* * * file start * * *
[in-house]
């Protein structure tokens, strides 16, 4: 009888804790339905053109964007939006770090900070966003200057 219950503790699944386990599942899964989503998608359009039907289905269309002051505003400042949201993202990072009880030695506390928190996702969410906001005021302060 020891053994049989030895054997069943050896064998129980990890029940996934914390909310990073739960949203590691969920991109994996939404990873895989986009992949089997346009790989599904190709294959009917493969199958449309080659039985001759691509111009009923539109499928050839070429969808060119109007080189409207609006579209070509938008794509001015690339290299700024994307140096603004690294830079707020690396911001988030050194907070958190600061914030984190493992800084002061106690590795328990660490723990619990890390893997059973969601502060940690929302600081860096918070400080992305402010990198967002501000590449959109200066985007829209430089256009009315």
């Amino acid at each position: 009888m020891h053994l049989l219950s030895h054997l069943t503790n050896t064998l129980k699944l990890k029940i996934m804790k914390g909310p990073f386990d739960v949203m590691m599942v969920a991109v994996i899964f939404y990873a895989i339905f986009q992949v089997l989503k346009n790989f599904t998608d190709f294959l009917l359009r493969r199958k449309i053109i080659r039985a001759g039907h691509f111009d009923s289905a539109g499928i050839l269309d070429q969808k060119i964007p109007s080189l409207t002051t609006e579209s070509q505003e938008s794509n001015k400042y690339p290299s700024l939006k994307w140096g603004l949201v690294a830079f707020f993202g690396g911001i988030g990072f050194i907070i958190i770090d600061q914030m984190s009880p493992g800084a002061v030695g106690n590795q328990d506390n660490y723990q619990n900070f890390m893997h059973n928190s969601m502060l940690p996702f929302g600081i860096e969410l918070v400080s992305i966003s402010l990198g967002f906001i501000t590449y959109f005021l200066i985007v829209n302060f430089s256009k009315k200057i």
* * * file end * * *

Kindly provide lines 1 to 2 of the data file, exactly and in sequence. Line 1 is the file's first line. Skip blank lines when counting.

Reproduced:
[in-house]
């Protein structure tokens, strides 16, 4: 009888804790339905053109964007939006770090900070966003200057 219950503790699944386990599942899964989503998608359009039907289905269309002051505003400042949201993202990072009880030695506390928190996702969410906001005021302060 020891053994049989030895054997069943050896064998129980990890029940996934914390909310990073739960949203590691969920991109994996939404990873895989986009992949089997346009790989599904190709294959009917493969199958449309080659039985001759691509111009009923539109499928050839070429969808060119109007080189409207609006579209070509938008794509001015690339290299700024994307140096603004690294830079707020690396911001988030050194907070958190600061914030984190493992800084002061106690590795328990660490723990619990890390893997059973969601502060940690929302600081860096918070400080992305402010990198967002501000590449959109200066985007829209430089256009009315």